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Dual-Channel DDR3 2000(O.C.)/1333/ 1066 support?

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March 31, 2011 6:09:48 PM

Hey everyone, trying to squeeze every drop out of my system and do not quite understand what it means about my ASUS M4A88TD-V EVO USB3.0 mobo specs that say Dual-Channel DDR3 2000(O.C.)/1333/ 1066 support. Does that mean I can overclock my DDR3 13333 Kingston 4 Gb X 2 RAM to 2000? I have it OC'd to 1600 already with no problems with the timings 9-9-9-24. Or would changing the timings give me better performance? I changed my FSB from [AUTO] to 2600 and it made a huge difference. So what do you all think about overclocking the RAM to 2000? Is it possible? I have the 125w Phenom II 965 in there with crossfire HD 5770's and the CPU is overclocked to 4.07GHz without a hitch. Also, my mobo states - up to 5200 MTs - Hypertransport 3.0. What the heck is that talking about and how do I use it to my advantage? Just looking to learn all I can and have looked through Tom's forums and can't seem to nail down anyone who has the same questions to find answers on my own. I try searching before I ask so I don't sound totally stupid. It is just so many settings in the BIOS and AMD Overdrive that I am not sure of. This is my first build and already had to update the PSU from 500w to 750w and CPU cooler with a Noctua NH-D14. I am learning, but it is a steep curve. I have gotten some great help here @ Tom's and really like the people who help us newbee's. So what is everyones advice? :hello: 
a b } Memory
a b K Overclocking
April 1, 2011 12:29:04 AM

It means that the CPUs that board can handle will only support up to 1333 memory officially. To go higher than that is overclocking, and is not guaranteed to work. And yes, you could theoretically get your 1333 memory to 2000 speeds, but it's highly unlikely.

The "5200 MTs - Hypertransport 3.0" is the method the board uses to transfer data between the CPU and the rest of the system. Depending on the CPU installed, it can do up to 5200 million data transfers per second. This isn't something you can control.
April 1, 2011 12:08:29 PM

Leaps-from-Shadows said:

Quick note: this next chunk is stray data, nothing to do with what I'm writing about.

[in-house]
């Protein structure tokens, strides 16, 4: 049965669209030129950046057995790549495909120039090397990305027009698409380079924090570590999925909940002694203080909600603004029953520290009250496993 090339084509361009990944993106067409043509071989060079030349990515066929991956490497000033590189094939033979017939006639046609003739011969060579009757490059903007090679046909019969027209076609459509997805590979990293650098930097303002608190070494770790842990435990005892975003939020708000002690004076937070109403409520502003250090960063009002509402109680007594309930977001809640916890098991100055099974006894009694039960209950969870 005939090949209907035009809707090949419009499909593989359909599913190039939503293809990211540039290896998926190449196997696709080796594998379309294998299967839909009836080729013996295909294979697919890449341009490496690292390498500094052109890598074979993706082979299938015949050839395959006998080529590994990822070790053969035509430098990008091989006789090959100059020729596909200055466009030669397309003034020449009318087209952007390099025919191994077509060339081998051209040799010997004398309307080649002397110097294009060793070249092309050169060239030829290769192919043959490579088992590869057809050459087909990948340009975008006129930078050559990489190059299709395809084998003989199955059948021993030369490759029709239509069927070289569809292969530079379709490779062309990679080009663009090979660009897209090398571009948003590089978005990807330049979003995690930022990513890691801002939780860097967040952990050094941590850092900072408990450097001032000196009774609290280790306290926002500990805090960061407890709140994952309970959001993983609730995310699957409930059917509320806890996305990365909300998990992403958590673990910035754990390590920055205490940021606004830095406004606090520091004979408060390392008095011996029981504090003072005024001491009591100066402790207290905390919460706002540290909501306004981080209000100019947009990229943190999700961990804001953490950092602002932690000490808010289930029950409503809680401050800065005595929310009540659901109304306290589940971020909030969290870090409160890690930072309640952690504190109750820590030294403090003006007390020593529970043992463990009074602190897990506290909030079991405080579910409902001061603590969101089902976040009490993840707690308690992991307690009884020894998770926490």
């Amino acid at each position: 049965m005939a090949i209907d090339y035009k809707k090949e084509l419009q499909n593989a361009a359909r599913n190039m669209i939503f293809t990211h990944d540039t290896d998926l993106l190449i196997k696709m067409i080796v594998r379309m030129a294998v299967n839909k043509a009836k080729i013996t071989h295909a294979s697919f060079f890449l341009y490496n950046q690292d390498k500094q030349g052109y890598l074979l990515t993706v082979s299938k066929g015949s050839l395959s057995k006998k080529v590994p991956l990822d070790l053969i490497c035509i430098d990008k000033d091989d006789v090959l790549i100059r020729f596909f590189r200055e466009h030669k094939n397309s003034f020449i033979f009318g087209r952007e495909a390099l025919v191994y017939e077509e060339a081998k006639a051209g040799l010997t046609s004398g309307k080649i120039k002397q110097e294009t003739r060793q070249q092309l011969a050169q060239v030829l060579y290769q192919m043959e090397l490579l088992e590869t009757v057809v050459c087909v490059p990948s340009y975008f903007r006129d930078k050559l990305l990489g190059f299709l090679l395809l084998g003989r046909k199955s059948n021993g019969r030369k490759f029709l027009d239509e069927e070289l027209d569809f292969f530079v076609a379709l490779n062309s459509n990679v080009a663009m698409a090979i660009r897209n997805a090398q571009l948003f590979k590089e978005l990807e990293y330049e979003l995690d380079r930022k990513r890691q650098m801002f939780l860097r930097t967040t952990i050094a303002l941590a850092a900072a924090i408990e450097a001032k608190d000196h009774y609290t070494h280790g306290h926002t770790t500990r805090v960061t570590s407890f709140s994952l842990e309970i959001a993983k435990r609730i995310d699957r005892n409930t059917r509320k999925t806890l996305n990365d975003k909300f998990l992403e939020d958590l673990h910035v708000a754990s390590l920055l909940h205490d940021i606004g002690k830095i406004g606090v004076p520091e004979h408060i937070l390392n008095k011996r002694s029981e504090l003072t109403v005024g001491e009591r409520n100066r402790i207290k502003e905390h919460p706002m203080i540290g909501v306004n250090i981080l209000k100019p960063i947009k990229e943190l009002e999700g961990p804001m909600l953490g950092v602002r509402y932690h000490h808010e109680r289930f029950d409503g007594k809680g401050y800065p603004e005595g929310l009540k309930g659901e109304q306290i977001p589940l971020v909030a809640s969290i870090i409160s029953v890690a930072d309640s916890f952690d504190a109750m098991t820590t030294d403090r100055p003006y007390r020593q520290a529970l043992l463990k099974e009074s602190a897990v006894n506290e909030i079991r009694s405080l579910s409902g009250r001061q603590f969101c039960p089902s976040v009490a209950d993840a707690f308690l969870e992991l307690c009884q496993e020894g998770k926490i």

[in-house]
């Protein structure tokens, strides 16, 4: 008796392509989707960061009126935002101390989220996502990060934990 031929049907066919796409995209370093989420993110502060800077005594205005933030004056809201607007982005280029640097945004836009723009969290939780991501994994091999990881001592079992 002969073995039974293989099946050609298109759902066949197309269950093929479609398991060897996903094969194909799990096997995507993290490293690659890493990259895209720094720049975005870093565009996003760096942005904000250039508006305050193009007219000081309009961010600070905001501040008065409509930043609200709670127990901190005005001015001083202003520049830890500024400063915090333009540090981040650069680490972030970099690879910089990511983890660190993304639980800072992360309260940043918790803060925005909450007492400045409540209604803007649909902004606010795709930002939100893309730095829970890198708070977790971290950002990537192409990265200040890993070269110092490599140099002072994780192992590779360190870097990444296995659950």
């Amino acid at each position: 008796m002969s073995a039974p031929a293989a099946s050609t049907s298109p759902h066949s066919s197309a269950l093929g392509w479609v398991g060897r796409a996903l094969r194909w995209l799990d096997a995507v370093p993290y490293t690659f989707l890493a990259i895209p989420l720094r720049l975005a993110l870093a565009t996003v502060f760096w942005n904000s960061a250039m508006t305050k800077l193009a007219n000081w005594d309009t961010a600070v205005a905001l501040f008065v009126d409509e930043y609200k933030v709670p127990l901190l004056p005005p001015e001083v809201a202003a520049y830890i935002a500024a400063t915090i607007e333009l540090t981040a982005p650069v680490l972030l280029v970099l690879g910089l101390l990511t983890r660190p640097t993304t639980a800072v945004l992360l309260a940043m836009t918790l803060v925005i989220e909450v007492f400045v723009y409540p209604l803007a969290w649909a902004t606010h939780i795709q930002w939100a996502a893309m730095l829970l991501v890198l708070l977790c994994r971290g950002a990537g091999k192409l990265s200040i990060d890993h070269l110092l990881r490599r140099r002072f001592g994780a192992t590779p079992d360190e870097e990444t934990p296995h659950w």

It means that the CPUs that board can handle will only support up to 1333 memory officially. To go higher than that is overclocking, and is not guaranteed to work. And yes, you could theoretically get your 1333 memory to 2000 speeds, but it's highly unlikely.

The "5200 MTs - Hypertransport 3.0" is the method the board uses to transfer data between the CPU and the rest of the system. Depending on the CPU installed, it can do up to 5200 million data transfers per second. This isn't something you can control.



I have the RAM OC'd to 1666, but had to turn down the voltage from 1.8 to 1.55. I benchmarked it on AMD OD and it was around 9500. I know that is not a good benchmark, but was quick. Will check everything and run 3DMark Advantage I just got. Will my mobo ASUS M4A88tTD-V EVO USB3.0 handle RAM that is 1666 and overclockable to 2000? I have a bottle neck some where and I think it is the RAM, not my AMD Phenom II 125w 965 with a HUGE Noctua NH-D14 sitting on top of it. It overclocks easily to 4.0GHz stable.
a b } Memory
a b K Overclocking
April 1, 2011 4:25:58 PM

RAM speed is almost never a bottleneck, even at lowly 1066 speed. RAM bottlenecks are mostly capacity-related -- for instance, trying to run Win7 with only 2GB. If you've got 4GB, then RAM isn't your problem.

Any bottleneck you may have is likely due to your 5770s in CrossFire. The 5770 just isn't all that great a graphics card for today's demanding games.
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